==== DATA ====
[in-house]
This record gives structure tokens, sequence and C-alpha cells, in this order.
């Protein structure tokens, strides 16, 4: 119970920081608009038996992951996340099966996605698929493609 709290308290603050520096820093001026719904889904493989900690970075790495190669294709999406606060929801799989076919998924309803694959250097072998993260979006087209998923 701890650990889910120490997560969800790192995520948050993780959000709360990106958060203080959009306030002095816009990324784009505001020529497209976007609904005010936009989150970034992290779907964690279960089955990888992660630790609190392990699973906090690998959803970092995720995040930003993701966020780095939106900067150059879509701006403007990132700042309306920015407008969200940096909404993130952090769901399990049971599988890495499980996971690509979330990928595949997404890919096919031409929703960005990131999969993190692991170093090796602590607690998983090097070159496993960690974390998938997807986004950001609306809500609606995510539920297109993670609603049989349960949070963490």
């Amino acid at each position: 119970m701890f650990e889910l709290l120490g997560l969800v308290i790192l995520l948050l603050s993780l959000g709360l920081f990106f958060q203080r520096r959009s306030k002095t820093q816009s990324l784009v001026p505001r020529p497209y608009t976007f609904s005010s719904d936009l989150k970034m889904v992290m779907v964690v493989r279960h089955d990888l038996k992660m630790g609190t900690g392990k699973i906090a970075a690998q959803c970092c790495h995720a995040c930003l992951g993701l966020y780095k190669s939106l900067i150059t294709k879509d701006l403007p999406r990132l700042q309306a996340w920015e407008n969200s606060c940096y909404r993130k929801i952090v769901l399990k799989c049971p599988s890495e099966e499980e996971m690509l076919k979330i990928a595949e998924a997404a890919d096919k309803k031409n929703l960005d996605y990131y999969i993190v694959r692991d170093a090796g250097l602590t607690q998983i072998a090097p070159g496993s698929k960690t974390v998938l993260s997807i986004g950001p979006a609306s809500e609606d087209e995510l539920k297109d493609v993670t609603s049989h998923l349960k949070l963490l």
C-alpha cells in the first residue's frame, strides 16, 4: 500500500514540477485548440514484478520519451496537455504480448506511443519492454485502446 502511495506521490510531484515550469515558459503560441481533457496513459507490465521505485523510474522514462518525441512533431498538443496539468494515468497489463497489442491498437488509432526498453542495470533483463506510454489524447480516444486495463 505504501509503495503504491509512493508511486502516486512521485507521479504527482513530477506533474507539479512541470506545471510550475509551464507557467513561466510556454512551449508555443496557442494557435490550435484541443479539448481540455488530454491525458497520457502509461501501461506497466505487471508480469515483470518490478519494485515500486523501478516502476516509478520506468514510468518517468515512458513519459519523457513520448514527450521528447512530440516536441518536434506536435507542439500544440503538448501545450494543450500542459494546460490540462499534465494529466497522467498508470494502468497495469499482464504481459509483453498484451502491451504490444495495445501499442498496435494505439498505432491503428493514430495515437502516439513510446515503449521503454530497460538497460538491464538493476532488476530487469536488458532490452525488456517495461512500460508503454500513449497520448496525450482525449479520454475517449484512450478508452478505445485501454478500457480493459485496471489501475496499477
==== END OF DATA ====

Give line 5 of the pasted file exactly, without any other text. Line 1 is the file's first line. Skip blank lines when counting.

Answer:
C-alpha cells in the first residue's frame, strides 16, 4: 500500500514540477485548440514484478520519451496537455504480448506511443519492454485502446 502511495506521490510531484515550469515558459503560441481533457496513459507490465521505485523510474522514462518525441512533431498538443496539468494515468497489463497489442491498437488509432526498453542495470533483463506510454489524447480516444486495463 505504501509503495503504491509512493508511486502516486512521485507521479504527482513530477506533474507539479512541470506545471510550475509551464507557467513561466510556454512551449508555443496557442494557435490550435484541443479539448481540455488530454491525458497520457502509461501501461506497466505487471508480469515483470518490478519494485515500486523501478516502476516509478520506468514510468518517468515512458513519459519523457513520448514527450521528447512530440516536441518536434506536435507542439500544440503538448501545450494543450500542459494546460490540462499534465494529466497522467498508470494502468497495469499482464504481459509483453498484451502491451504490444495495445501499442498496435494505439498505432491503428493514430495515437502516439513510446515503449521503454530497460538497460538491464538493476532488476530487469536488458532490452525488456517495461512500460508503454500513449497520448496525450482525449479520454475517449484512450478508452478505445485501454478500457480493459485496471489501475496499477